haunted13. Haunted by Kelley Armstrong
I love the Women of the Otherworld series – the heroines are not in any way, shape or form innocent and “good”. At least as books traditionally portray people. Instead they have their own challenges in life and difficulties. Eve Levine of Haunted has so far been my favourite of these characters. She is dead, but that doesn’t stop her from constantly attempting to help and guard her young daughter. This at the beginning of the story appears to be her only redeeming aspect, and as the story progresses, the true depth of her character is slowly revealed. It is a story that will make you fall in love with a flawed woman and this series again and again and again.

Raelia12. Raelia by Lynette Noni
A great sequel to the first Medoran Chronicles story, Raelia is all about the choices that we make. The storyline in this is so much more intense which is why I rated it slightly above the first book in the series, Akarnae. The ability of this story to capture my attention was immensely impressive, and I am constantly double checking what the release date for the next book in the series is.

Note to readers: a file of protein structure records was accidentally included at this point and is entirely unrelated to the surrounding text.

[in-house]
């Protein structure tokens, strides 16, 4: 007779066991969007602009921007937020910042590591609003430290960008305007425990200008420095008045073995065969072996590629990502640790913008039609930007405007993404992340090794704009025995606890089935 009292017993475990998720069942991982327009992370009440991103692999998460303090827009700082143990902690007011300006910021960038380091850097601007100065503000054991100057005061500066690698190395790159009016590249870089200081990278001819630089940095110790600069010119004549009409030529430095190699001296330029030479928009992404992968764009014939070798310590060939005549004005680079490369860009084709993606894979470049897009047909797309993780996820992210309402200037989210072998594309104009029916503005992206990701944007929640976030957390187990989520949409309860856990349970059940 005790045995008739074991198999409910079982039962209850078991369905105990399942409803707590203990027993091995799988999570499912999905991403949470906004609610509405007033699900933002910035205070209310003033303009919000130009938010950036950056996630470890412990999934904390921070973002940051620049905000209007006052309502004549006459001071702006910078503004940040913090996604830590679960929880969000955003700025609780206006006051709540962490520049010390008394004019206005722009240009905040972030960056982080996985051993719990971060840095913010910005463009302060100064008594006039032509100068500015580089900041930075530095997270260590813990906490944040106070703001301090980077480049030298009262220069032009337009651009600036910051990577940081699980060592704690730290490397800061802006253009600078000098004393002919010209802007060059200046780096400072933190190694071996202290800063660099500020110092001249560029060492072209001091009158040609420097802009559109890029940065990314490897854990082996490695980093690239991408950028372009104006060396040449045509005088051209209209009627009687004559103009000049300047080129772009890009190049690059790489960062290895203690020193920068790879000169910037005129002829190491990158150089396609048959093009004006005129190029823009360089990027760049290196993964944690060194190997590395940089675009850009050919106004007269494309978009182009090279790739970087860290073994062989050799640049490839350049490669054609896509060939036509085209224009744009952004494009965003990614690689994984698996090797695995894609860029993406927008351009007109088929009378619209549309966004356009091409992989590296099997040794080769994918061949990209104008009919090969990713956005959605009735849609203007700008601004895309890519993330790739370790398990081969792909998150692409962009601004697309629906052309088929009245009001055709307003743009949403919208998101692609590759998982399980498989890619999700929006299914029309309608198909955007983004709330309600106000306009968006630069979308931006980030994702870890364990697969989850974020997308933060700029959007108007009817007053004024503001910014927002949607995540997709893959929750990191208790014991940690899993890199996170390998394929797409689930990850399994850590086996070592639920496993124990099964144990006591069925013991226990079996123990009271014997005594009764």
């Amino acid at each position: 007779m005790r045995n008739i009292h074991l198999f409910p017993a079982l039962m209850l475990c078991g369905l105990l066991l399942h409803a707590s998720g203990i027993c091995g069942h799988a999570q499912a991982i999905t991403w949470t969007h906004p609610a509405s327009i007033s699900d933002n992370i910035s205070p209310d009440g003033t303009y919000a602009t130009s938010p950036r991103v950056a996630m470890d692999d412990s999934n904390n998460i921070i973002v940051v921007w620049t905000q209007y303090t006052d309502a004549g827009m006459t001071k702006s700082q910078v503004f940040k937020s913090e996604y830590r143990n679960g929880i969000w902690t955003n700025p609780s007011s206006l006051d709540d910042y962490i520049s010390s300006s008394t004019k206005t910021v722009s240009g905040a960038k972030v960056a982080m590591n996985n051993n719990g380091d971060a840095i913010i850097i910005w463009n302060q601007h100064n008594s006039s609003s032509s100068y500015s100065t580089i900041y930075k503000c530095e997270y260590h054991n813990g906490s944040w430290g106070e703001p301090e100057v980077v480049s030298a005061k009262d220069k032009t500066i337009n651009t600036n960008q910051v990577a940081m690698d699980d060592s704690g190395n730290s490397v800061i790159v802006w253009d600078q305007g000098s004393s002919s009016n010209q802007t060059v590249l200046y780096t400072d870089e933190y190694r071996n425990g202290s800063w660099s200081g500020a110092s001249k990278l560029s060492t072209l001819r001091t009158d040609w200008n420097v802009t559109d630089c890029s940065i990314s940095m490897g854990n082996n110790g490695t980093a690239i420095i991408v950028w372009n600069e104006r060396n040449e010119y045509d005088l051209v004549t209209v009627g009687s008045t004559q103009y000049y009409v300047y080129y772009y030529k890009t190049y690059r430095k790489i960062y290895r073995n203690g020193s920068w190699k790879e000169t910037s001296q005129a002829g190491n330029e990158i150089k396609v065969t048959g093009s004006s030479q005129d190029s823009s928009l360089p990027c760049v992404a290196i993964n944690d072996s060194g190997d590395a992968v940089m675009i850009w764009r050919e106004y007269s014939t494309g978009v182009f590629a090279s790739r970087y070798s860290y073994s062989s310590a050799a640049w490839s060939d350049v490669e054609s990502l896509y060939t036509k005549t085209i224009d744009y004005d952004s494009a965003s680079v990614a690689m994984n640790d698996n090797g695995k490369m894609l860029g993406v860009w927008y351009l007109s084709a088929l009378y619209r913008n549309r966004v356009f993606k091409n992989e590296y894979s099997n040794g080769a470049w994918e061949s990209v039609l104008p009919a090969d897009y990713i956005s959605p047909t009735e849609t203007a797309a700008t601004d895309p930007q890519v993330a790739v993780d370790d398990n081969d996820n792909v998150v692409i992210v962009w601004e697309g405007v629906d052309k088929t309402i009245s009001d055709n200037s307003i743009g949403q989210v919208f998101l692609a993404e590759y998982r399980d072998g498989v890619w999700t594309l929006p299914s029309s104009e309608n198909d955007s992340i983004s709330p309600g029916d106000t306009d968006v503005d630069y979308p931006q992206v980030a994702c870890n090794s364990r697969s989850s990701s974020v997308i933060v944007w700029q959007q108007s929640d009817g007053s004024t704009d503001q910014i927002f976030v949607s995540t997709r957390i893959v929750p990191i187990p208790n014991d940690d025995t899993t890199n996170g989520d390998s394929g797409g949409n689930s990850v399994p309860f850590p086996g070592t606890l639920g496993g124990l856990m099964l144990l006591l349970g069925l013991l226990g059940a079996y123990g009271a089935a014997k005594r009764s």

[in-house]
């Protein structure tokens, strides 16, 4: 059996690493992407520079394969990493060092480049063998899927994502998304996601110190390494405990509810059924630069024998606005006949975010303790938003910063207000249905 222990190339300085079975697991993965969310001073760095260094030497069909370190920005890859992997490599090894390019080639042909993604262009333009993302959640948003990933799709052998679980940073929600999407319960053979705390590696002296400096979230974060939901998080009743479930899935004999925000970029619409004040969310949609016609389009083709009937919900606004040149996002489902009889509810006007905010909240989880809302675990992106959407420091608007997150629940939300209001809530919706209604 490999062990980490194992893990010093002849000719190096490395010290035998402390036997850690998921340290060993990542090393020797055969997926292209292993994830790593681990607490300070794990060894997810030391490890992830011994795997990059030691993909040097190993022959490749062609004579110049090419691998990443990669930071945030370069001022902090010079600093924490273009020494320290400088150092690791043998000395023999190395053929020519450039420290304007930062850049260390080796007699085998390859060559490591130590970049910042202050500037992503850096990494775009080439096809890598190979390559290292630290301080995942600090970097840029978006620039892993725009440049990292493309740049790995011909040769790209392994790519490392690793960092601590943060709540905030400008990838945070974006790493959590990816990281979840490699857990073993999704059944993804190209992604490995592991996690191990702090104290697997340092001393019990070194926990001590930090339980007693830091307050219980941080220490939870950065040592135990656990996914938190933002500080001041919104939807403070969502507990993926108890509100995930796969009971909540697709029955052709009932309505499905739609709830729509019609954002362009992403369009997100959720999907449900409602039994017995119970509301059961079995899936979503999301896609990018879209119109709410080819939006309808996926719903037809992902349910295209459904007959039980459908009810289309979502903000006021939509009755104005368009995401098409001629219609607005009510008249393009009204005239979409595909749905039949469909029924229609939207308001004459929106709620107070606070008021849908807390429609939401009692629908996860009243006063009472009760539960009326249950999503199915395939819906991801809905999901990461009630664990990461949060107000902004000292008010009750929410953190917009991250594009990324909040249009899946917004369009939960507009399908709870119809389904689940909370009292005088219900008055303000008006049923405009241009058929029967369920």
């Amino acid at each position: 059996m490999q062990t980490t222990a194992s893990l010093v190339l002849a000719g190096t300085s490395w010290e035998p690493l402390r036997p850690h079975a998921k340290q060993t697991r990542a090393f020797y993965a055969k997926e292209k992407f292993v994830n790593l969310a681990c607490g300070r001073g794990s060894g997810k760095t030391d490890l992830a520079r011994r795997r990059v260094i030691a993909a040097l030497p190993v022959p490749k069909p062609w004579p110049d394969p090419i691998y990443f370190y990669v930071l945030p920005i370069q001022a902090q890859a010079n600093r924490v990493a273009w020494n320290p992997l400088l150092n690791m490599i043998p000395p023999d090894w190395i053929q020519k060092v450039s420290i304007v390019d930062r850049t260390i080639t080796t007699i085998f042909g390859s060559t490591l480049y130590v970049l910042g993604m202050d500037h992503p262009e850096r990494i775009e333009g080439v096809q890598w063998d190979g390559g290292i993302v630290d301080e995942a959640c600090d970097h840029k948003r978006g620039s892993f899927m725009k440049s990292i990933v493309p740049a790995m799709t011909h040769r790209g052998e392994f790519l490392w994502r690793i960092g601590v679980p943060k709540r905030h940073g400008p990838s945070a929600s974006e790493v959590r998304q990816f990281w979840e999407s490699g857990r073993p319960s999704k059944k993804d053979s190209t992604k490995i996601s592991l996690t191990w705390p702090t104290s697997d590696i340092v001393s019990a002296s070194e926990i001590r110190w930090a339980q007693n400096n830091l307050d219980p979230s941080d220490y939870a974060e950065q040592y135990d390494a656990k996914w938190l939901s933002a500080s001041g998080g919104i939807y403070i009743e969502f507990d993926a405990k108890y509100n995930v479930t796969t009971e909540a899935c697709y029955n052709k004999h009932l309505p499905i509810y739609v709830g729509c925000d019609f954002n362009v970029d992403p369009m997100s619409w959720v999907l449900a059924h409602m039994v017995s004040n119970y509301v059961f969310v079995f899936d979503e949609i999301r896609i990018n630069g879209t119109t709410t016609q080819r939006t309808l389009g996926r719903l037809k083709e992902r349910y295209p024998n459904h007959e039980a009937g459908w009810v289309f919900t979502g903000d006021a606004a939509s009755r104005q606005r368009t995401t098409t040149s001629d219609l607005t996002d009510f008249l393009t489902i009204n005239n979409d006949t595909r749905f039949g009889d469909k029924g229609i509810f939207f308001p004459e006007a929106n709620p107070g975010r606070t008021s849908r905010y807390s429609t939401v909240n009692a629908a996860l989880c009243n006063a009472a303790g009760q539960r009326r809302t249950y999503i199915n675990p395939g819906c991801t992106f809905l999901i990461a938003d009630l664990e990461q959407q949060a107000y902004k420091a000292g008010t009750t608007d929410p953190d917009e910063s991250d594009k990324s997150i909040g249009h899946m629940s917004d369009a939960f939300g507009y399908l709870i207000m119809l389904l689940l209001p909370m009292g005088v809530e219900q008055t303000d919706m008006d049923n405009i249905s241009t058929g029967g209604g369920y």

The One11. The One by Kiera Cass
This story can make anyone believe in true love again. It is the sweetest, most charming love story I have ever read. Although, it doesn’t go over board with the sappy factor. The dystopian future setting helps to create a more fantastical and enhanced world than our own, which I thoroughly enjoyed and the creation of the caste system seriously made me question how I view and judge others. However, it is America and Maxon’s dance of romance that truly had me hooked and this story let me find out how their negotiation of love ended.

bad-blood10. Bad Blood by Lucienne Diver
I have an obsession with mythology, so any story or series that does a good job of recreating one of the ancient mythologies is going to get my attention. However, Diver’s approach to this was so completely unique that I was mesmerised from the first page. The sass and smart-mouthed attitude of the lead only added to my very quick falling for this series. As did her unique ancestry.


Kicking It9. Forked Tongues by Rachel Caine